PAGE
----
Hello & what are the earliest ripening American Persimmons?

NC-10 has been most my productive cu ltivar here for 20+ years, and also earliest, usually dropping ripe fruits by mid-September.



Can’t believe your getting away with growing those I hesitated to try to grow those here in a just slightly warmer climate. Which one was your favorite?

1 Like

Are Meader and Prok the only varieties you have? Do you have any that ripen consistently year after year?

I’m in 5b but I’m starting a nursery and want to help make them common in at least all of zone 5 and hopefully even zone 4. I just need to find at least one variety that will ripen reliably in zone 4. You are the only person I know off growing them in 4. I’m pretty sure there are a few varieties that ripen earlier than Meader and Prok.

I have a couple others which haven’t fruited yet. Getting them through the first couple winters can be a challenge, I think they can be susceptible to SW injury

SW injury? What other varieties do you have? If you think they might work for you I may look into them even though yours haven’t fruited yet.

Last Fall Jay helped me put out a data form that growers like you in northern climates could enter their ripening data. We got a few entries but unfortunately not as many as I had hoped. If those on this thread could remember to go in and enter their individual experience which includes all the criteria you would need to know to determine if a variety might ripen in your climate, we would eventually have more reliable data.
Last fall as I coordinated with Cliff England on your very inquiry, he gave me these varieties that seem to be his earliest ripening ones.
100-46 - Lehman’s Delight Persimmon
Early Golden
H-63A Claypool
Here is the link to Jays data form, and the database of what we collected last fall by some members.
Kent, wa


Wow Dennis, that is a great idea & a very simple questionnaire. I’m surprised some of the best posters I have seen on the subject here like @tonyOmahaz5 haven’t added to the list, but maybe they didn’t have the data written down to add to it. Hopefully they will soon. It could be an extremely helpful easy to use resource for people in northern climates that want to grow persimmons. Just imagine what Cliff England could add! I talked to Cliff a few times this year & he told me Journey is his earliest ripening persimmon, starting late July to early August. Followed closely be J-59. So I’m thinking those have a good chance of ripening even in zone 4. I don’t know if they are good tasting persimmons but they could be used for deer or breeding purposes. Hopefully more people will contribute & maybe even mention the coldest known temps the tree has survived. This is exciting stuff for me!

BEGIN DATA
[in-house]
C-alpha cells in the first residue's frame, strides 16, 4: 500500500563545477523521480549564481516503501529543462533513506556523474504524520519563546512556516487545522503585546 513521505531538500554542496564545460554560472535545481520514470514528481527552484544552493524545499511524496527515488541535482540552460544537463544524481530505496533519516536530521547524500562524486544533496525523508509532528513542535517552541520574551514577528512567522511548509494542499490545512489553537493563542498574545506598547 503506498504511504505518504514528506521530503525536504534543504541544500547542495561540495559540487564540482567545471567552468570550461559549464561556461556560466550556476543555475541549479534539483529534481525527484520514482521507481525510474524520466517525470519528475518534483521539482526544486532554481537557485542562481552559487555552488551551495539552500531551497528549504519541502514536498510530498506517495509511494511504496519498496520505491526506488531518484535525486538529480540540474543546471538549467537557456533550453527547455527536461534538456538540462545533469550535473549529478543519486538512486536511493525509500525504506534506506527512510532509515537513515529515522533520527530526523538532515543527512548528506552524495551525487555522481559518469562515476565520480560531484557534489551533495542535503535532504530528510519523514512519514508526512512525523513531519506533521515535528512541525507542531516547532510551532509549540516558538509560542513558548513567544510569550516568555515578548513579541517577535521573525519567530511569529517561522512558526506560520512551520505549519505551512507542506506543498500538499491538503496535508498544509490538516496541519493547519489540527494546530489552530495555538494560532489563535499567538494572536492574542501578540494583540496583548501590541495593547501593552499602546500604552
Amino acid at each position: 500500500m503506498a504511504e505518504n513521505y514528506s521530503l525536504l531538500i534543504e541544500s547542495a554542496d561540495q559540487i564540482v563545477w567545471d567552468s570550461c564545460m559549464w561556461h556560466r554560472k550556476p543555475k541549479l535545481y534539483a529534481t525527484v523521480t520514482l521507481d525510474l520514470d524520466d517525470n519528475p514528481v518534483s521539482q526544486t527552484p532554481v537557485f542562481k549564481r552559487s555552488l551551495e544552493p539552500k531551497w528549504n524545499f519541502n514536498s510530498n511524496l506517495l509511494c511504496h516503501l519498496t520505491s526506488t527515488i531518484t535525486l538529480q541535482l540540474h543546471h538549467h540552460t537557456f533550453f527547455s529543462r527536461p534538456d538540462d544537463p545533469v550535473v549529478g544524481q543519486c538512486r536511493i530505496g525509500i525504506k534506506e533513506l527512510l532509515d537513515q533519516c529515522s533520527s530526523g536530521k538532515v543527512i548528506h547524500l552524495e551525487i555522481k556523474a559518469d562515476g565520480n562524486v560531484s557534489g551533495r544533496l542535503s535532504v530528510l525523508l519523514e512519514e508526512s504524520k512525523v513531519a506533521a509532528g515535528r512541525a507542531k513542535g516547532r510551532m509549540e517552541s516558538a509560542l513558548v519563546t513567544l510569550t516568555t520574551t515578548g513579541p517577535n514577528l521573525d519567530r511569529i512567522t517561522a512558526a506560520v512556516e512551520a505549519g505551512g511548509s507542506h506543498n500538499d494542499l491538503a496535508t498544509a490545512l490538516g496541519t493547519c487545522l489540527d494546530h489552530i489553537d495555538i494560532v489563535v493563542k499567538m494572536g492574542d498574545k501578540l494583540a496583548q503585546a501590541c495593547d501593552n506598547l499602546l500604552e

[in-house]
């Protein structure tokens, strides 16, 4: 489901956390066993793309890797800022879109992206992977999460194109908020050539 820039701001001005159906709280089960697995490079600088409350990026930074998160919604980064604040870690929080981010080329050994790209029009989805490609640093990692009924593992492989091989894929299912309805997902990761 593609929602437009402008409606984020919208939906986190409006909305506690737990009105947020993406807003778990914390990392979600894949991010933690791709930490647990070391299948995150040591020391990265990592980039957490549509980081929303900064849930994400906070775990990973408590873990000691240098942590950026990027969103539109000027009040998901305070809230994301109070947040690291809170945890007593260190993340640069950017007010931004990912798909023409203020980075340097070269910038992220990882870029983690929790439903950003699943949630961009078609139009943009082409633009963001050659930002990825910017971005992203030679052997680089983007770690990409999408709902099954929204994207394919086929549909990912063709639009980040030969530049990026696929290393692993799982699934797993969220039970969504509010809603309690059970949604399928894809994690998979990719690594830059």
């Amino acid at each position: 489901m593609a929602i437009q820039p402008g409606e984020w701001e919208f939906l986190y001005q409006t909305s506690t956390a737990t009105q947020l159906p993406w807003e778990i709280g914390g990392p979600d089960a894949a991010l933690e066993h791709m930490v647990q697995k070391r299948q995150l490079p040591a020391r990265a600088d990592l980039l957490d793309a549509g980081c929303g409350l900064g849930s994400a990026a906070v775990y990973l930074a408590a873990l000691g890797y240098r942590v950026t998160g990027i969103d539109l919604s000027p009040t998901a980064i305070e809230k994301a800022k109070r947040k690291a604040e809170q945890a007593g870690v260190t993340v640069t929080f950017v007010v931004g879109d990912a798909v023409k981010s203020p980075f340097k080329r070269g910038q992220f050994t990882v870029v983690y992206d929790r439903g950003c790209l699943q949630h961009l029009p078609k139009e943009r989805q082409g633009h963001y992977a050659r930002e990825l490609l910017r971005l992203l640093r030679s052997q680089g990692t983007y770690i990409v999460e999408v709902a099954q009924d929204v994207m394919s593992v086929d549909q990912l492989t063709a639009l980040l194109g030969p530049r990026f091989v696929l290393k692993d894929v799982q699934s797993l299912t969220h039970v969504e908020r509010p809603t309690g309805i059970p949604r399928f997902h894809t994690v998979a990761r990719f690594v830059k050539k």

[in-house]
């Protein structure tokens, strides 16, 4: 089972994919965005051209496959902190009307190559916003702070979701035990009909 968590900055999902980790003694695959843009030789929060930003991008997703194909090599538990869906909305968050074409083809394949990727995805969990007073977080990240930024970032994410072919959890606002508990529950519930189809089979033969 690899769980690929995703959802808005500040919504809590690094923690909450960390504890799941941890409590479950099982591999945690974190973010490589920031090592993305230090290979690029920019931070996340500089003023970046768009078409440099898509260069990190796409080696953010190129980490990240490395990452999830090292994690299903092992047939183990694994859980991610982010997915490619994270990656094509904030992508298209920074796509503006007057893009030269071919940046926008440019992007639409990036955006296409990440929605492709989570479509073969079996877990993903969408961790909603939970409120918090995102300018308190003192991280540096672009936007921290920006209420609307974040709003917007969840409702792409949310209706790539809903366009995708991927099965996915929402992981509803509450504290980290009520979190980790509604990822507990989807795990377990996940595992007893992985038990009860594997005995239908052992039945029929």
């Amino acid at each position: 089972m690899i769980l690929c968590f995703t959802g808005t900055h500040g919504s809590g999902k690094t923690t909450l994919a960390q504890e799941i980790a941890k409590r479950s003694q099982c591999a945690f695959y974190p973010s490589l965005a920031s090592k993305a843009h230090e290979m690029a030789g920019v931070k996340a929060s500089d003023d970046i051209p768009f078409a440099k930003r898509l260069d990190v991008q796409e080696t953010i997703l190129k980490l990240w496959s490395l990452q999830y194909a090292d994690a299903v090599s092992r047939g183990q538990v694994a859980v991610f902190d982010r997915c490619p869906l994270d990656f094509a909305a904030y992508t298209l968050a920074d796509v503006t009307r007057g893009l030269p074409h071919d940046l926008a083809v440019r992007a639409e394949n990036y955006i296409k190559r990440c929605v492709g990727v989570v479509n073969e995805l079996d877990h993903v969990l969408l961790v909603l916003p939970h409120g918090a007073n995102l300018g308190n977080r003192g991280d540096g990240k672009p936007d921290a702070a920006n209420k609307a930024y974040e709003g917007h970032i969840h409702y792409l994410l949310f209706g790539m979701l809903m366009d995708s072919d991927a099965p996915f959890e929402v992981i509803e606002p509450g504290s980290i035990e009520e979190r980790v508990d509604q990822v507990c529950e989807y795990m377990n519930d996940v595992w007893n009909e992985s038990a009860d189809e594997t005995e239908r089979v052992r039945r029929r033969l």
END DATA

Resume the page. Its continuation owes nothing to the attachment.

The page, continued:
1 Like

South west injury

100-46 is definitely not early ripening here. They were barely ripe by the first freeze in November this past season.

I had 100-46 listed in my original post. I definitely shouldn’t have had that listed as early ripening.

Anyone know if J-59 and Jenny’s Early are the same variety? Presumably out of Claypool’s breeding? Thanks!

@GeneH You would probably have to talk to someone like Cliff at England’s to verify this but I don’t think they are the same because Cliff told me J-59 was smaller than Journey which is only about 1.5". England’s Orchard lists Jenny’s Early as has having “a large fruit”. So I’m thinking they are different.

Thanks! You´re right, I should ask Cliff :slight_smile:
My scion order from them arrived today ! :grin:

If you think of it also ask him how long a period of time J-59 drops it’s fruit over & if it’s self fruitful & without seeds or needs a male. I forgot to ask him (meant to ask the same about Journey too) & I have bugged him a few times this year so I hate to bother him again until I order. lol

Just out of curiosity, did you get persimmon scions?

Sorry – I´d already sent the question. Like you, I do hesitate to bother him with every question, otherwise I would be sending him an endless stream of them.

He did not really answer whether J-59 is the same as Jenny´s early - but looks like you were able to do that for me. He wrote: J -59 is a little larger than a quarter and the fruit is red; whereas H-118 / Early Jewel a 2.5 to 3 inch Orange fruit. I wonder whether as a general rule, one could say small fruits are able to ripen earlier than larger fruit? Of course there would always be exceptions.

The scions were all persimmons:
H-63A, WS-8-10 (Barbara´s Blush), J-59, I-115, 100-46 (Lehman´s Delight), H-120, JCEG, Knightsville, I-94 (Valeene Beauty). Of these, surely some will ripen in my area. The H-63A was ripe when I visited his orchard last mid-September and was my favorite. So, have high hopes for that one.


Szukis and Mohler. Here in zone 5, Mohler begins about the end of August, Szukis a month later.

1 Like

My H-118 aren’t nearly so big. Interesting. I’d guess the largest are under 2".

@GeneH You might be onto something with the size & ripening. Maybe less fruit (by fruit size) to ripen means fruit ripens sooner in some cases. I just learned of a variety that is growing in 4b that ripens up there & it also has small fruit. I’m still trying to get more information on it (drop time, self fruitful, etc) but I’m trying to get ahold of a scion. The scion wood is in short supply but fortunately I made a friend and it looks like he can get me some.

1 Like

@Lee How long a period time do they drop their fruit?

For a month at lease.